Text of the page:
Presentation on theme: "Fetal Development. Seven Weeks By seven weeks, your baby has grown into an embryo about the size of a raspberry and has a tiny beating heart. Head, mouth,"— Presentation transcript:
Seven Weeks By seven weeks, your baby has grown into an embryo about the size of a raspberry and has a tiny beating heart. Head, mouth, liver, and intestines begin to take shape. Facial features are visible, including a mouth and tongue. The eyes have a retina and lens. The major muscle system is developed, and the unborn child practices moving. The child has its own blood type, distinct from the mother's. These blood cells are produced by the liver now instead of the yolk sac.
Fetus at 7 Weeks
Two Months Your baby is now about the size of a kidney bean and is constantly moving and shifting. She has distinct, slightly webbed fingers. The arms and legs have lengthened, and fingers can be seen. The toes will develop in the next few days. Brain waves can be measured.
Two Months The child's spontaneous movements can be observed. The nervous system is responsive and many of the internal organs begin to function. Vocal chords are complete, and the child can and does sometimes cry (silently). The brain is fully formed, and the child can feel pain. The fetus may even suck his thumb.
Four Months Your baby is now about 41⁄2 inches long -- the size of an avocado. Her heart is pumping about 25 quarts of blood each day and her body is covered with a layer of downy hair called lanugo. The child blinks, grasps, and moves her mouth. The child can grasp with his hands, kick, or even somersault.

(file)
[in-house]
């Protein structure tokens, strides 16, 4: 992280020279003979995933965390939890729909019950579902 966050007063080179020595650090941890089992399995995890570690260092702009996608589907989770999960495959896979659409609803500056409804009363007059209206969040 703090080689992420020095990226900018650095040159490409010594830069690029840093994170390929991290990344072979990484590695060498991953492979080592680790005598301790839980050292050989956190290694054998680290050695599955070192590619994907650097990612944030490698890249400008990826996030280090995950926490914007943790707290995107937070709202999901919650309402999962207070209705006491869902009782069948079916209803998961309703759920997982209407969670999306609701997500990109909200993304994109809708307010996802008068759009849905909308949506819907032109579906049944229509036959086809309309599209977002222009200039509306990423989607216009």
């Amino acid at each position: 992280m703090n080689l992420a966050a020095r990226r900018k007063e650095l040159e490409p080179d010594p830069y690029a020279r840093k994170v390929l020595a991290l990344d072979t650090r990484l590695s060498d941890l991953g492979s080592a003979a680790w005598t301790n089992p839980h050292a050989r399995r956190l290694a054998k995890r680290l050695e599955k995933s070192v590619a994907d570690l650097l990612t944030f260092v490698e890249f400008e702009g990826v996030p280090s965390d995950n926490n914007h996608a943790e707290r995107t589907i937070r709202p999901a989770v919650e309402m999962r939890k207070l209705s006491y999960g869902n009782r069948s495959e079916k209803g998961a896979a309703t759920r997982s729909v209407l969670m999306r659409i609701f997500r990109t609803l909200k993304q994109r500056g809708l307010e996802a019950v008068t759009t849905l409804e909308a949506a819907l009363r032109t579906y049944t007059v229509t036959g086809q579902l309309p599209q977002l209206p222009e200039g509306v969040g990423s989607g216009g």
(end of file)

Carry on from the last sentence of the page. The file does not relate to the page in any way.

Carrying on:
Five Months The fetus now weighs approximately 1/2 a pound and spans about 10 inches from head to toe. Sweat glands develop, and the external skin has turned from transparent to opaque. A protective substance called vernix caseosa now coats your baby's skin.
Five Months The child can hear and recognize her mother's voice. Though still small and fragile, the baby is growing rapidly and could possibly survive if born at this stage. Fingernails and fingerprints appear. Sex organs are visible. Using an ultrasound device, the doctor can tell if the child is a girl or a boy.
Six Months Your baby is nearly a foot long now and weighs more than a pound. Her red, translucent skin is wrinkled and her lips, eyebrows, and eyelids are distinct. The fetus can now inhale, exhale and even cry. Eyes have completely formed, and the tongue has developed taste buds. The child practices breathing by inhaling amnionic fluid into developing lungs. Under intensive medical care the fetus has a over a 50% chance of surviving outside the womb.
By now, your baby weighs about 21⁄4 pounds and is nearly 15 inches long. His body fat is beginning to form in preparation for life outside the womb. For several months, the umbilical cord has been the baby's lifeline to the mother. Nourishment is transferred from the mother's blood, through the placenta, and into the umbilical cord to the fetus. If the mother ingests any toxic substances, such as drugs or alcohol, the baby receives these as well.
Eight Months Your baby may have hair or peach fuzz on her head now. She's probably turned head-down in preparation for birth. The fetus sleeps 90-95% of the day, and sometimes experiences REM sleep, an indication of dreaming. She may weigh almost 4 pounds
Nine Months At nine months, the average baby is more than 18 inches long and nearly 6 pounds. At birth the placenta will detach from the side of the uterus and the umbilical cord will cease working as the child takes his first breaths of air. The child's breathing will trigger changes in the structure of the heart and bypass arteries which will force all blood to now travel through the lungs